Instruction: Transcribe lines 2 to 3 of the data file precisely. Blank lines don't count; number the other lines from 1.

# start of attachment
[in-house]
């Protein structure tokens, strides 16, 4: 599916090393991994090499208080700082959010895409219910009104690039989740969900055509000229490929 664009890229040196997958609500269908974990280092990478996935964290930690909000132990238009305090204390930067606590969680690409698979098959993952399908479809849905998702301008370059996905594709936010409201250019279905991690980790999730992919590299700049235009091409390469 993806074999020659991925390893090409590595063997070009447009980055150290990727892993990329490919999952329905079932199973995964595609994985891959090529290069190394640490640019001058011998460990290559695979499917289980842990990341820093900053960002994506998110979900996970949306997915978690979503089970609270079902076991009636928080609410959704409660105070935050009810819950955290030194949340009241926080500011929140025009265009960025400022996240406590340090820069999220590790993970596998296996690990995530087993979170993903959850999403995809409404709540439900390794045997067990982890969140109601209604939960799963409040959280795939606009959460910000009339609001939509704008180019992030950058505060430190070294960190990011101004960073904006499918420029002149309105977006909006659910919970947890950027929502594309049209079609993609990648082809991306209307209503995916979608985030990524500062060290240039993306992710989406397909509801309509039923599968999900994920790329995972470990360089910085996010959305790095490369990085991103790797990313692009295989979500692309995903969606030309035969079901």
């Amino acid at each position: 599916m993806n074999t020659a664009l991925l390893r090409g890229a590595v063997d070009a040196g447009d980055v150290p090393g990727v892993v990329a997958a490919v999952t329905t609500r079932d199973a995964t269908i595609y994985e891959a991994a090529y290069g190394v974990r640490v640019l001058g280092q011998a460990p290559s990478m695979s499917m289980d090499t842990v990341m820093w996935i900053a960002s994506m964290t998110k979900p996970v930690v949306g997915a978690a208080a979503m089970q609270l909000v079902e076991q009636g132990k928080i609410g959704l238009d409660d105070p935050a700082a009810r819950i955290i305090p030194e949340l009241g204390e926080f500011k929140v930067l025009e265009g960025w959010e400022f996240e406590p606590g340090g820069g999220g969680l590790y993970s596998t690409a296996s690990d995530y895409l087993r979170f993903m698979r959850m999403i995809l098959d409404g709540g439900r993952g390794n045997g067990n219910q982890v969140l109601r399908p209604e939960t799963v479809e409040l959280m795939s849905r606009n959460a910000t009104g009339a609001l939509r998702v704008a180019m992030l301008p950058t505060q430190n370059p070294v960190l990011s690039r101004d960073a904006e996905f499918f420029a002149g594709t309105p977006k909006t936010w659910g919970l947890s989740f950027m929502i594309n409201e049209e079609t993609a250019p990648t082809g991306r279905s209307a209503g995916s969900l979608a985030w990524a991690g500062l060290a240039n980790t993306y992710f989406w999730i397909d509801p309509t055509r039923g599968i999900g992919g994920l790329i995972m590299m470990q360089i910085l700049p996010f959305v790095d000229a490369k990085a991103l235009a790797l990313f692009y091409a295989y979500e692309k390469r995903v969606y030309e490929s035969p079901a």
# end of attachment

């Protein structure tokens, strides 16, 4: 599916090393991994090499208080700082959010895409219910009104690039989740969900055509000229490929 664009890229040196997958609500269908974990280092990478996935964290930690909000132990238009305090204390930067606590969680690409698979098959993952399908479809849905998702301008370059996905594709936010409201250019279905991690980790999730992919590299700049235009091409390469 993806074999020659991925390893090409590595063997070009447009980055150290990727892993990329490919999952329905079932199973995964595609994985891959090529290069190394640490640019001058011998460990290559695979499917289980842990990341820093900053960002994506998110979900996970949306997915978690979503089970609270079902076991009636928080609410959704409660105070935050009810819950955290030194949340009241926080500011929140025009265009960025400022996240406590340090820069999220590790993970596998296996690990995530087993979170993903959850999403995809409404709540439900390794045997067990982890969140109601209604939960799963409040959280795939606009959460910000009339609001939509704008180019992030950058505060430190070294960190990011101004960073904006499918420029002149309105977006909006659910919970947890950027929502594309049209079609993609990648082809991306209307209503995916979608985030990524500062060290240039993306992710989406397909509801309509039923599968999900994920790329995972470990360089910085996010959305790095490369990085991103790797990313692009295989979500692309995903969606030309035969079901």
């Amino acid at each position: 599916m993806n074999t020659a664009l991925l390893r090409g890229a590595v063997d070009a040196g447009d980055v150290p090393g990727v892993v990329a997958a490919v999952t329905t609500r079932d199973a995964t269908i595609y994985e891959a991994a090529y290069g190394v974990r640490v640019l001058g280092q011998a460990p290559s990478m695979s499917m289980d090499t842990v990341m820093w996935i900053a960002s994506m964290t998110k979900p996970v930690v949306g997915a978690a208080a979503m089970q609270l909000v079902e076991q009636g132990k928080i609410g959704l238009d409660d105070p935050a700082a009810r819950i955290i305090p030194e949340l009241g204390e926080f500011k929140v930067l025009e265009g960025w959010e400022f996240e406590p606590g340090g820069g999220g969680l590790y993970s596998t690409a296996s690990d995530y895409l087993r979170f993903m698979r959850m999403i995809l098959d409404g709540g439900r993952g390794n045997g067990n219910q982890v969140l109601r399908p209604e939960t799963v479809e409040l959280m795939s849905r606009n959460a910000t009104g009339a609001l939509r998702v704008a180019m992030l301008p950058t505060q430190n370059p070294v960190l990011s690039r101004d960073a904006e996905f499918f420029a002149g594709t309105p977006k909006t936010w659910g919970l947890s989740f950027m929502i594309n409201e049209e079609t993609a250019p990648t082809g991306r279905s209307a209503g995916s969900l979608a985030w990524a991690g500062l060290a240039n980790t993306y992710f989406w999730i397909d509801p309509t055509r039923g599968i999900g992919g994920l790329i995972m590299m470990q360089i910085l700049p996010f959305v790095d000229a490369k990085a991103l235009a790797l990313f692009y091409a295989y979500e692309k390469r995903v969606y030309e490929s035969p079901a």